WILD TARGET. Starring Bill Nighy, Emily Blunt, Rupert Grint and Rupert Everett. Directed by Jonathan Lynn. Rated M (Violence and infrequent coarse language). 98 minutes.
THERE are an increasing number of droll films about these days.
These are smiling rather than laughing films which leave the raucous shenanigans of Hangover-like comedy behind and opt for some wit, some satire, some black comedy with touches of the absurd which is just that bit realistic so that we believe in the characters and what they are up to despite our knowing that it is all far-fetched.
To check on Wild Target’s veracity and realism, you would need a review from a full-time hitman, preferably British, who has eluded arrest and lives an elegant ‘good life’ in private, preferably on a country estate.
Bill Nighy is the hitman here.
Emily Blunt is his erratically and moodily wild target.
Rupert Grint is an apprentice but does not realise what for.
If that cast is not good enough, there is quite a funny and ironic turn from Eileen Atkins as Nighy’s demanding mother (she gave him a Baretta for his 7th birthday – she is that kind of devoted mother with high expectations).
Martin Freeman is the most deadpanly calm of deadly assassins, with Geoff Bell as his sadistic but dumb assistant (asking for Rembrandt’s address during at art forgery case) and Rupert Everett is obviously enjoying himself as an art connoisseur who is hoodwinked about the Rembrandt but has more than enough money left over to hire the best hitman to get rid of the swindler.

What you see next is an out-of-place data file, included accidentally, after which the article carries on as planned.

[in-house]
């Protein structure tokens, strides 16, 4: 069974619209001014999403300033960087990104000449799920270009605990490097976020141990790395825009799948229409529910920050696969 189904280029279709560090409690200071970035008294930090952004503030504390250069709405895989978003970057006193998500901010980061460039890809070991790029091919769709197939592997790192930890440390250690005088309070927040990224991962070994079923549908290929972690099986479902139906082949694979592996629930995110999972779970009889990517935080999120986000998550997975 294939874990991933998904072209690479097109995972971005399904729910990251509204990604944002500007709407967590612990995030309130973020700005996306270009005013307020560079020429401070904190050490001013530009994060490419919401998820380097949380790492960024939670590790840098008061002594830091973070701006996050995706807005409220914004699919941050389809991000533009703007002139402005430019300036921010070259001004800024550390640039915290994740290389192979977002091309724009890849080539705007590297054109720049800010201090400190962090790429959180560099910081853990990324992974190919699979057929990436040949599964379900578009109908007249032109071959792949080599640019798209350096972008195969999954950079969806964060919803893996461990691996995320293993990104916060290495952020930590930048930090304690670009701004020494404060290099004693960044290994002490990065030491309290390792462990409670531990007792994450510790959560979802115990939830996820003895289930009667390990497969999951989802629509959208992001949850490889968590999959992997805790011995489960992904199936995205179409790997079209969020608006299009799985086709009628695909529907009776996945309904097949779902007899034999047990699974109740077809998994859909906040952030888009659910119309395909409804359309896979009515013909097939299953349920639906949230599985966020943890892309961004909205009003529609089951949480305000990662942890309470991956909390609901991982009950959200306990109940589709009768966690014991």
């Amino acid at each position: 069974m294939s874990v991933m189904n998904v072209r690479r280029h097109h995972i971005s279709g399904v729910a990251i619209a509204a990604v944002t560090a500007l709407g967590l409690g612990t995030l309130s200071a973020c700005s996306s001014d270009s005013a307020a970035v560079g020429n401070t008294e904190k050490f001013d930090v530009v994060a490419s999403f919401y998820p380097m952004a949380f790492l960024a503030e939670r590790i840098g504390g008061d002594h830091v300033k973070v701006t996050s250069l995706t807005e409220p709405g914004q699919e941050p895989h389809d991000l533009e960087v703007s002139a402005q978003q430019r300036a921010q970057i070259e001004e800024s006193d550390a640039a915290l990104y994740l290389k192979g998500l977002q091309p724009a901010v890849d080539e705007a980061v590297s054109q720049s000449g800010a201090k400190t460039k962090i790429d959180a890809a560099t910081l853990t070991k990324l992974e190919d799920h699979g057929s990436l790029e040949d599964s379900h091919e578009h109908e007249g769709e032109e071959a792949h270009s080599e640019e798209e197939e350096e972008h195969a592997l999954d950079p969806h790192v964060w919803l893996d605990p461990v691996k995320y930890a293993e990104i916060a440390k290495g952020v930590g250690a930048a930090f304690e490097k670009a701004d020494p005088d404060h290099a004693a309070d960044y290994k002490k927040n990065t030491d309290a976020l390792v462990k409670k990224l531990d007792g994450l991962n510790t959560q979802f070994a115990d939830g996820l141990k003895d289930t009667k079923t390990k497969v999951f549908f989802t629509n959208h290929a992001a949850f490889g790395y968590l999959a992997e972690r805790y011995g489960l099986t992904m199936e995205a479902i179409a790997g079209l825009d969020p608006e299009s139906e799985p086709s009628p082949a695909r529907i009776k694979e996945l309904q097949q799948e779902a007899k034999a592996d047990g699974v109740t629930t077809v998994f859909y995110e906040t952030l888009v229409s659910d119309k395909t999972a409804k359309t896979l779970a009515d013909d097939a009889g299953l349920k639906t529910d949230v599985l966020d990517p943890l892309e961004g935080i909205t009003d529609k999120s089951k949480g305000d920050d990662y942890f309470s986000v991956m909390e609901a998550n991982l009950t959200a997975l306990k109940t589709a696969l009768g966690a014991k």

There’s enough plot to keep one interested and amused.
Bill Nighy is particularly good as the nearing-55, gentlemanly, impeccably dressed and spoken, expert at disposing of people, who is about to get rid of Emily Blunt, a skittish instant kleptomaniac if ever there was one (but not against selling off a fake Rembrandt for a million dollars) but finds he cannot.
He finishes up accepting a role as her security agent – and this transforms his life and his ability to defy his mother.
And Rupert Grint, on holiday from Hogwarts, gives a nicely judged performance as a young man who happens to be in the wrong spot (or the right spot depending on how you judge job opportunities) when the attempt is made on the Wild Target’s life.
Obviously, it’s a farce.
In fact, it is a very British re-working of a French farce, filmed by Pierre Salvadori as Cible Emourvante, with Jean Rochefort in 1993.
It is so British in its manners, its buttoned up behaviour, its well-mannered and bad-mannered thugs, and its continually humorous spoof of British ways, that, even though it is really a very slight film, you enjoy it all the way through (unless you believe that justice must be seen to be done at the end, well police and legal justice anyway. It does not.)
Jonathan Lynn was one of the writers and the director of Yes, Minister.
He has spent a lot of time in the US on more broadly comic movies.
This is a welcome return home.
Fr Peter Malone MSC is an associate of the Australian Catholic Office for Film & Broadcasting.